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After surgery

You will have a few tubes in place when you wake up, such as a drip, wound drain and catheter. How long you stay in hospital depends on what operation you have, but you might be in hospital for a week or 2.

When you wake up after your operation

After a big operation, you wake up in the intensive care unit or a high dependency recovery unit. You usually move back to the ward within a day or so.

In intensive care you have one to one nursing care. In the high dependency unit you have very close nursing care. Your surgeon and anaesthetist also keep an eye on your progress.

These units are busy and often noisy places that some people find strange and disorienting. You'll feel drowsy because of the anaesthetic and painkillers.

Drips and drains

To start with you might have a drip (intravenous infusion) into your arm until you're eating and drinking again. 

When you wake up, you might have several different tubes in place. This can be a bit frightening. But it helps to know what they are all for. You might have:

  • one or more thin tubes called wound drains in the operation area, to drain any fluid or blood that collects
  • a tube down your nose into your stomach (nasogastric tube) to drain fluid and stop you feeling sick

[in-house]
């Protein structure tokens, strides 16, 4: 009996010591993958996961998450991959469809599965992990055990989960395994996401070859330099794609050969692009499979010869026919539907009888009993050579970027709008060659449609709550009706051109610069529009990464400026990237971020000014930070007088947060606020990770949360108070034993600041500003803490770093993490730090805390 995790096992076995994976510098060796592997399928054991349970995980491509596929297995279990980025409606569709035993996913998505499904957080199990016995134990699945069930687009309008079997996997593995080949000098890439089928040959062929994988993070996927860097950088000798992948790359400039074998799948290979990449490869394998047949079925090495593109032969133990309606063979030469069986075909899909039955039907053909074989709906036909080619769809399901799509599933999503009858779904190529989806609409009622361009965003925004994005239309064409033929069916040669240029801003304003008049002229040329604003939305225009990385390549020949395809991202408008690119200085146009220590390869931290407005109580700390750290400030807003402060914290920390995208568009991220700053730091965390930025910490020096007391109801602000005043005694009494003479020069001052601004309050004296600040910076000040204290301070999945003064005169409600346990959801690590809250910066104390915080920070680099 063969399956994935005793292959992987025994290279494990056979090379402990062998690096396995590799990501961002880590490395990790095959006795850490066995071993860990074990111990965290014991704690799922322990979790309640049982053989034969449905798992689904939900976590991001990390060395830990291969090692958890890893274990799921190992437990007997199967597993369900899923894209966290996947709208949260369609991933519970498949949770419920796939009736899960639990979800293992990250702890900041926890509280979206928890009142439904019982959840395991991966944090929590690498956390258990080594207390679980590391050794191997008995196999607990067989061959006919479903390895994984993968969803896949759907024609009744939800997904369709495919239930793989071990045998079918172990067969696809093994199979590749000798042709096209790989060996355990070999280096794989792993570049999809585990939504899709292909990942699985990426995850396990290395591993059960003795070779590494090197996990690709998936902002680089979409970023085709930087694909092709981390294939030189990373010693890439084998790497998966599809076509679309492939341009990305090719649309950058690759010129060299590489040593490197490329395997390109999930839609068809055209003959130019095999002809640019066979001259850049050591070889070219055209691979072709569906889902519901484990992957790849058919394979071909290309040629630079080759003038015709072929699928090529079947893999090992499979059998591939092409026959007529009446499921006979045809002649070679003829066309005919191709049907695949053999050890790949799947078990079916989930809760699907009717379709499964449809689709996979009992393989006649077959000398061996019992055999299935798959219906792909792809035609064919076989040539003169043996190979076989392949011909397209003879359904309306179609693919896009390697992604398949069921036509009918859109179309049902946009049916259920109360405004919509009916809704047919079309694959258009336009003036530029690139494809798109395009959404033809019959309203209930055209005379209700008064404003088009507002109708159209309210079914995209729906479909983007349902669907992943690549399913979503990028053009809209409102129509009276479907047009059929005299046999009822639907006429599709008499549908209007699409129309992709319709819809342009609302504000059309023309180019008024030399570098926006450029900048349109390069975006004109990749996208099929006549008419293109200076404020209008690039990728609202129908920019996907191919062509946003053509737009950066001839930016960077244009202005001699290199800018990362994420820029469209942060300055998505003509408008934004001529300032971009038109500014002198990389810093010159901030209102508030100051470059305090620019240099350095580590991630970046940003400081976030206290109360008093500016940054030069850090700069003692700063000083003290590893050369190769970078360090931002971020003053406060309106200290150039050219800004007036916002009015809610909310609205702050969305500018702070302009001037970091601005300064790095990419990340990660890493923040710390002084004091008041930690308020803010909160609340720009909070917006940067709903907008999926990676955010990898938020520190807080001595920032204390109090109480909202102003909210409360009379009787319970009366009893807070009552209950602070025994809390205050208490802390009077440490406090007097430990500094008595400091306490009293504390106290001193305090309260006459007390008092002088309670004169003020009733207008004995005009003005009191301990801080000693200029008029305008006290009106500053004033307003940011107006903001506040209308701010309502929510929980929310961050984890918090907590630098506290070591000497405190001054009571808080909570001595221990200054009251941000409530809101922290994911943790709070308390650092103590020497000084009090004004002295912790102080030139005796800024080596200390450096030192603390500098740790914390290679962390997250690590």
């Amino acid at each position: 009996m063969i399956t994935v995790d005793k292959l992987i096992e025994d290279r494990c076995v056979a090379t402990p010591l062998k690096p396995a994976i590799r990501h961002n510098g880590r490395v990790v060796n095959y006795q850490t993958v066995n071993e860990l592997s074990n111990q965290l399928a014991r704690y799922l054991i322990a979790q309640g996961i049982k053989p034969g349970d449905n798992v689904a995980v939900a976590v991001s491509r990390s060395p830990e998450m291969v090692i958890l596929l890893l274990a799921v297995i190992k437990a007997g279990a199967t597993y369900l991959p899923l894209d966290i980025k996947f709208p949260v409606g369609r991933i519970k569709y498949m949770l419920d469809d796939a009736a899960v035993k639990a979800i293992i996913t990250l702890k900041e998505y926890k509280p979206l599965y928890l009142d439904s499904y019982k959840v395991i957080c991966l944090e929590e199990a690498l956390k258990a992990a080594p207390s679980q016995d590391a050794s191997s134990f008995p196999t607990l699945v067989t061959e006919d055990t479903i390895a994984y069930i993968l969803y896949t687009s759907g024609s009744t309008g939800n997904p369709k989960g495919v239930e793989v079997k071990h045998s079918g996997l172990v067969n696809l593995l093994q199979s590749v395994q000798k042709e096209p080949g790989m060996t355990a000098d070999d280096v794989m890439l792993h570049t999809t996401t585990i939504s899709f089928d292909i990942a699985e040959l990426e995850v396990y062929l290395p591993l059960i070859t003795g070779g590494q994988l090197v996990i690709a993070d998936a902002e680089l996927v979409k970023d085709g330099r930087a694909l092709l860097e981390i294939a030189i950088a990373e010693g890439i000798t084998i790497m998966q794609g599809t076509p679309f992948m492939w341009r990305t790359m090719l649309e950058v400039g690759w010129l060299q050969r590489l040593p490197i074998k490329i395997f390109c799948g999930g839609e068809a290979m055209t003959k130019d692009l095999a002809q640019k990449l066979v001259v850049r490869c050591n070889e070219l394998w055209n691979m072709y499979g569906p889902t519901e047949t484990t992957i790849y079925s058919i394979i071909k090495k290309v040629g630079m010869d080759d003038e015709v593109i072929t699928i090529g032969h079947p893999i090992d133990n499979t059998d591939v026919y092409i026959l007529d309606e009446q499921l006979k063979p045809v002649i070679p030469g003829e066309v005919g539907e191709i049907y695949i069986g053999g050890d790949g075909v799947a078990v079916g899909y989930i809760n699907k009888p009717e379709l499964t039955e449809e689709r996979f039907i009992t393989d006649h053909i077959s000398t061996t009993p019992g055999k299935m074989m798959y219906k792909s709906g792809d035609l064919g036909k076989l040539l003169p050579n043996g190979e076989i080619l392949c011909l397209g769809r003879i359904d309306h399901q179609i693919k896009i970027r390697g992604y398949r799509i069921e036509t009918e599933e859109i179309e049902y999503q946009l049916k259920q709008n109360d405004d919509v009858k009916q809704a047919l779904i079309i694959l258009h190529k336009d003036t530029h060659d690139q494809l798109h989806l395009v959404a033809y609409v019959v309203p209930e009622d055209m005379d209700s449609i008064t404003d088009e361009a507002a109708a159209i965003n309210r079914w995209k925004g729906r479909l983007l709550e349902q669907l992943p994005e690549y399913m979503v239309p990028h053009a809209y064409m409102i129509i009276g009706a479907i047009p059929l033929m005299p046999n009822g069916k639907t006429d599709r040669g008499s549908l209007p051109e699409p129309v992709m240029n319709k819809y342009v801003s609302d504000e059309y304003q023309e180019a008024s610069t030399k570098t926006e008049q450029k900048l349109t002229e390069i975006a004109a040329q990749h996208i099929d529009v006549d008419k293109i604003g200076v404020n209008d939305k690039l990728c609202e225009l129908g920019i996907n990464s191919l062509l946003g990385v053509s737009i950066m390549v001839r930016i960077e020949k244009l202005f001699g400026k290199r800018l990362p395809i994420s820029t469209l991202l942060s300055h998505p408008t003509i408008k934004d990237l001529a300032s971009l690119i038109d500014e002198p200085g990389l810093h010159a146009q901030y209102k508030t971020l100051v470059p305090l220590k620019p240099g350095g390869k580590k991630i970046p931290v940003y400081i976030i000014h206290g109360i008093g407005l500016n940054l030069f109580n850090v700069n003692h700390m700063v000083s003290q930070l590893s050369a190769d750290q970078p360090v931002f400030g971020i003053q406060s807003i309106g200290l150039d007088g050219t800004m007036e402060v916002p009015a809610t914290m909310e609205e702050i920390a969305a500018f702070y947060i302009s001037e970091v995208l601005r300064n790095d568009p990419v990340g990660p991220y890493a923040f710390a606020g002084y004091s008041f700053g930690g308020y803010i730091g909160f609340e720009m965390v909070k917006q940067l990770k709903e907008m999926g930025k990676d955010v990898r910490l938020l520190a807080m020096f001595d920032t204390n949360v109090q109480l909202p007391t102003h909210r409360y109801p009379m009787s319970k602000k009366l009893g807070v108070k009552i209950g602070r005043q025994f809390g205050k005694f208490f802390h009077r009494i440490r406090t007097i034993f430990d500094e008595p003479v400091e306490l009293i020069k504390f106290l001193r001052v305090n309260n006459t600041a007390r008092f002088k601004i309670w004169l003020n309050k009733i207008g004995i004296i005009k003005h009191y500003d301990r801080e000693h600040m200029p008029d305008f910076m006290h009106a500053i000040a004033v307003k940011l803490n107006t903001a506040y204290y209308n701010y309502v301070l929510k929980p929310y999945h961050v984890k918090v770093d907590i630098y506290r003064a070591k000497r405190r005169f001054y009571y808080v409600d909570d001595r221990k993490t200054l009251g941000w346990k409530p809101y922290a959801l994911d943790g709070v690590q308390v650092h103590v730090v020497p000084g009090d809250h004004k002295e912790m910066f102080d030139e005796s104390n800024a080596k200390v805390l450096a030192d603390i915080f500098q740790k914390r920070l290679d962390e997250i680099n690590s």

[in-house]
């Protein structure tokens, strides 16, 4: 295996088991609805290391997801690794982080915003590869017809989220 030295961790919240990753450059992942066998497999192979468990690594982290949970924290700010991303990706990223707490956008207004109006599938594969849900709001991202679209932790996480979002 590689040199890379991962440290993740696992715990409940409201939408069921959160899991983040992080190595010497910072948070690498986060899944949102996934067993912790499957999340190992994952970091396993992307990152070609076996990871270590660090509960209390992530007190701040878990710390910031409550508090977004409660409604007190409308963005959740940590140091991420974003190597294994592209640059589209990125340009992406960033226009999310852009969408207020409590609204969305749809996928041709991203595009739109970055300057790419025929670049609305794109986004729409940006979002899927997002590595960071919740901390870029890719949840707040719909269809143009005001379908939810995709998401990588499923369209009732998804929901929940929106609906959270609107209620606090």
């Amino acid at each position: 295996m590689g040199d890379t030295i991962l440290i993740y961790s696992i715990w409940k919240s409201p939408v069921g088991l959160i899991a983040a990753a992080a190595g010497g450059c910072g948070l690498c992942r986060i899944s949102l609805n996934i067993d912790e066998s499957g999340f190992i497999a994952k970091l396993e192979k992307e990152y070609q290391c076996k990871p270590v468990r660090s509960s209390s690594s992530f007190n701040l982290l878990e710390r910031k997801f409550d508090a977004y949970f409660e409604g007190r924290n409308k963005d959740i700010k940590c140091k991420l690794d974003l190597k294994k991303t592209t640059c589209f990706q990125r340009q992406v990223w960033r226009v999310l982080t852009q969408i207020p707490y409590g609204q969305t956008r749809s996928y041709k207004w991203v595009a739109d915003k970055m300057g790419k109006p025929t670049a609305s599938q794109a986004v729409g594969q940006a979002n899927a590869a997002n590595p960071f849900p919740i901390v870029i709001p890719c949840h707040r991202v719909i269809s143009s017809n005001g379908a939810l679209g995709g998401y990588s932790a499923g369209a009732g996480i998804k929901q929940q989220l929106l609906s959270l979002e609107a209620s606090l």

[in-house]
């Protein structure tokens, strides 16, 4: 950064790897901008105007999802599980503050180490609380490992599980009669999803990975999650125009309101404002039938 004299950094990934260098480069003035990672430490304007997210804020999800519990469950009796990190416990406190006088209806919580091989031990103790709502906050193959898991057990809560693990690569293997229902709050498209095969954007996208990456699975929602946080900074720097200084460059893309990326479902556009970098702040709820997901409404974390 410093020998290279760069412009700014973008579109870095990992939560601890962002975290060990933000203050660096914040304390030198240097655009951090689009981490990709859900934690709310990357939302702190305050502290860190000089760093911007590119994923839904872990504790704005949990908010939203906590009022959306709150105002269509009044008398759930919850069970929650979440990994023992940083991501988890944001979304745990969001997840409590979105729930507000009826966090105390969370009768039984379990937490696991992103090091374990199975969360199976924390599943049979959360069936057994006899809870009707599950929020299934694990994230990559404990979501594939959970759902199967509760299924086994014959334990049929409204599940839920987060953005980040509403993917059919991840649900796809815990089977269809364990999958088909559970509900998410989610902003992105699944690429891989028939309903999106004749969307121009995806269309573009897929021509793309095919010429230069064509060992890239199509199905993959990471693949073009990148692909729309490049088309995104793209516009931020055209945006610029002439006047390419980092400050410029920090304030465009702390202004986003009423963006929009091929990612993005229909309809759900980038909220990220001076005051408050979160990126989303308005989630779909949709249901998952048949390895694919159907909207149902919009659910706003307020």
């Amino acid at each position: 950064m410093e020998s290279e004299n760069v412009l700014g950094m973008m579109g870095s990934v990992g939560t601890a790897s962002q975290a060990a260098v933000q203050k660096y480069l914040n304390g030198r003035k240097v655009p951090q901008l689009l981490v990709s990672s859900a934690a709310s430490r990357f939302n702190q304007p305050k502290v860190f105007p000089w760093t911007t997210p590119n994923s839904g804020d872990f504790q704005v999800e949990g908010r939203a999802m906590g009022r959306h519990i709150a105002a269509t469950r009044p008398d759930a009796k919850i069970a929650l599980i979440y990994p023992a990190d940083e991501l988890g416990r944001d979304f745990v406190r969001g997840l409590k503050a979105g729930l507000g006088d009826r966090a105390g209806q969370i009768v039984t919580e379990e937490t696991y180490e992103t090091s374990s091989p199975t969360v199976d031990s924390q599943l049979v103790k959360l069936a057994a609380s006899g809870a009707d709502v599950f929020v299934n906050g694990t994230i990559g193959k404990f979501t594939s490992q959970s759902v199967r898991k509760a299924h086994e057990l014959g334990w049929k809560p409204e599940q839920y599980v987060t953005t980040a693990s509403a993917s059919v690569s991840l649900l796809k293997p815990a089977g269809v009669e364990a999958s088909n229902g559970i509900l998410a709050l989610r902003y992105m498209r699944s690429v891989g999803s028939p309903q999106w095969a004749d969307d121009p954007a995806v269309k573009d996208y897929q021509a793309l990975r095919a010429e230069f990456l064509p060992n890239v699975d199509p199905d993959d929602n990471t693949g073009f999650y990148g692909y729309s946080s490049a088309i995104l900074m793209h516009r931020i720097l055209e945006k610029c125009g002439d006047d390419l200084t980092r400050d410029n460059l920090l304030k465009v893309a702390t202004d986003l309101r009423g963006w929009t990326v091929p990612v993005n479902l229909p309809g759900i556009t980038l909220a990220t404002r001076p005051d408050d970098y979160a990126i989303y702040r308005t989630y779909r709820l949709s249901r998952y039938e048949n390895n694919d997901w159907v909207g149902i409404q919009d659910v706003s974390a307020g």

• a bag or tube draining urine from your new stoma, if you have one
  • a tube going into your back (epidural) or into the muscle near the wound to give painkillers

You have a tube (catheter) into the new bladder to drain urine. Your nurse flushes the new bladder regularly to get rid of blood clots.

Your nurse checks how much urine your new stoma is draining, if you have one. Your nurse can gently flush the stoma out with water if it is blocked.

Painkillers

It’s normal to have a little pain and feel sore for the first week or so. You have painkillers to help control this.

Tell your doctor or nurse as soon as you feel any pain. They need your help to find the right type and dose of painkiller for you. Painkillers work best when you take them regularly.

Immediately after surgery, you might have painkillers in one of the following ways:

  • continuous painkillers through a drip into the bloodstream - you control this by pressing a button when you have pain - this is called patient controlled analgesia (PCA)
  • local anaesthetic through a small thin tube into your back (an epidural)
  • an injection of anaesthetic into the nerves close to the lung (a nerve block)